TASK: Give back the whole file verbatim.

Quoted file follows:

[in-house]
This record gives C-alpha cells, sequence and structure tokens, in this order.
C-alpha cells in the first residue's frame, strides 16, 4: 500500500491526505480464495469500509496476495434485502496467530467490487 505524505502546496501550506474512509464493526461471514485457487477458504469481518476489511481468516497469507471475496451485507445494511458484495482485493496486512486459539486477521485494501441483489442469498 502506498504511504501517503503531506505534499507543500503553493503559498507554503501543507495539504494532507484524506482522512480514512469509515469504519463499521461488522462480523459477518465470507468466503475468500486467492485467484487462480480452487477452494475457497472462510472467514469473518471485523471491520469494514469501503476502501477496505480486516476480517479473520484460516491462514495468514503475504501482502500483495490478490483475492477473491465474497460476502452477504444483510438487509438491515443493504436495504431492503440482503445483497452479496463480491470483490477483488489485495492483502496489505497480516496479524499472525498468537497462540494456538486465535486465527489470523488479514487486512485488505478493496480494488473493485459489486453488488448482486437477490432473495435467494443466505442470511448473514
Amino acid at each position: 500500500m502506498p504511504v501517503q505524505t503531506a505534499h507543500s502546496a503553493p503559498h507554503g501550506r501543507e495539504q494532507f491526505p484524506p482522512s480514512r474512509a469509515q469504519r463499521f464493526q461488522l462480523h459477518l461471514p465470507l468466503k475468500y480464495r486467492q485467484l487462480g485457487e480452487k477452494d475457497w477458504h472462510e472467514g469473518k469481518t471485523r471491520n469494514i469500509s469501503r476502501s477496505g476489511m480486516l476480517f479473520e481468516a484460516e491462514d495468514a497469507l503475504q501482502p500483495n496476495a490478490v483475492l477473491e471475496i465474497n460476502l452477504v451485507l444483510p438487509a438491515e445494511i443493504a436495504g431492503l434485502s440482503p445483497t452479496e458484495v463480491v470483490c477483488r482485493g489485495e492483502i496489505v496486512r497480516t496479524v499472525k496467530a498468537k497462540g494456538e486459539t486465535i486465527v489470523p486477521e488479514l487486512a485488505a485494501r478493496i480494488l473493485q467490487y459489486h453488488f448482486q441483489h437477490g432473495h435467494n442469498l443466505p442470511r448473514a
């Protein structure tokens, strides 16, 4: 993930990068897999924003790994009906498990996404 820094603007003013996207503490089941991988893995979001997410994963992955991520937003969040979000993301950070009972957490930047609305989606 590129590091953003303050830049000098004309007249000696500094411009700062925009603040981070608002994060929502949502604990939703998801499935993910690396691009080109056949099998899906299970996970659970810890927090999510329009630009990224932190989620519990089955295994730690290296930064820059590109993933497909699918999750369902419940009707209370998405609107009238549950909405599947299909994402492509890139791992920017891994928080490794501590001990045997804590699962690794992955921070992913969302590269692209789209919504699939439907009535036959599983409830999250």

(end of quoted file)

[in-house]
This record gives C-alpha cells, sequence and structure tokens, in this order.
C-alpha cells in the first residue's frame, strides 16, 4: 500500500491526505480464495469500509496476495434485502496467530467490487 505524505502546496501550506474512509464493526461471514485457487477458504469481518476489511481468516497469507471475496451485507445494511458484495482485493496486512486459539486477521485494501441483489442469498 502506498504511504501517503503531506505534499507543500503553493503559498507554503501543507495539504494532507484524506482522512480514512469509515469504519463499521461488522462480523459477518465470507468466503475468500486467492485467484487462480480452487477452494475457497472462510472467514469473518471485523471491520469494514469501503476502501477496505480486516476480517479473520484460516491462514495468514503475504501482502500483495490478490483475492477473491465474497460476502452477504444483510438487509438491515443493504436495504431492503440482503445483497452479496463480491470483490477483488489485495492483502496489505497480516496479524499472525498468537497462540494456538486465535486465527489470523488479514487486512485488505478493496480494488473493485459489486453488488448482486437477490432473495435467494443466505442470511448473514
Amino acid at each position: 500500500m502506498p504511504v501517503q505524505t503531506a505534499h507543500s502546496a503553493p503559498h507554503g501550506r501543507e495539504q494532507f491526505p484524506p482522512s480514512r474512509a469509515q469504519r463499521f464493526q461488522l462480523h459477518l461471514p465470507l468466503k475468500y480464495r486467492q485467484l487462480g485457487e480452487k477452494d475457497w477458504h472462510e472467514g469473518k469481518t471485523r471491520n469494514i469500509s469501503r476502501s477496505g476489511m480486516l476480517f479473520e481468516a484460516e491462514d495468514a497469507l503475504q501482502p500483495n496476495a490478490v483475492l477473491e471475496i465474497n460476502l452477504v451485507l444483510p438487509a438491515e445494511i443493504a436495504g431492503l434485502s440482503p445483497t452479496e458484495v463480491v470483490c477483488r482485493g489485495e492483502i496489505v496486512r497480516t496479524v499472525k496467530a498468537k497462540g494456538e486459539t486465535i486465527v489470523p486477521e488479514l487486512a485488505a485494501r478493496i480494488l473493485q467490487y459489486h453488488f448482486q441483489h437477490g432473495h435467494n442469498l443466505p442470511r448473514a
């Protein structure tokens, strides 16, 4: 993930990068897999924003790994009906498990996404 820094603007003013996207503490089941991988893995979001997410994963992955991520937003969040979000993301950070009972957490930047609305989606 590129590091953003303050830049000098004309007249000696500094411009700062925009603040981070608002994060929502949502604990939703998801499935993910690396691009080109056949099998899906299970996970659970810890927090999510329009630009990224932190989620519990089955295994730690290296930064820059590109993933497909699918999750369902419940009707209370998405609107009238549950909405599947299909994402492509890139791992920017891994928080490794501590001990045997804590699962690794992955921070992913969302590269692209789209919504699939439907009535036959599983409830999250």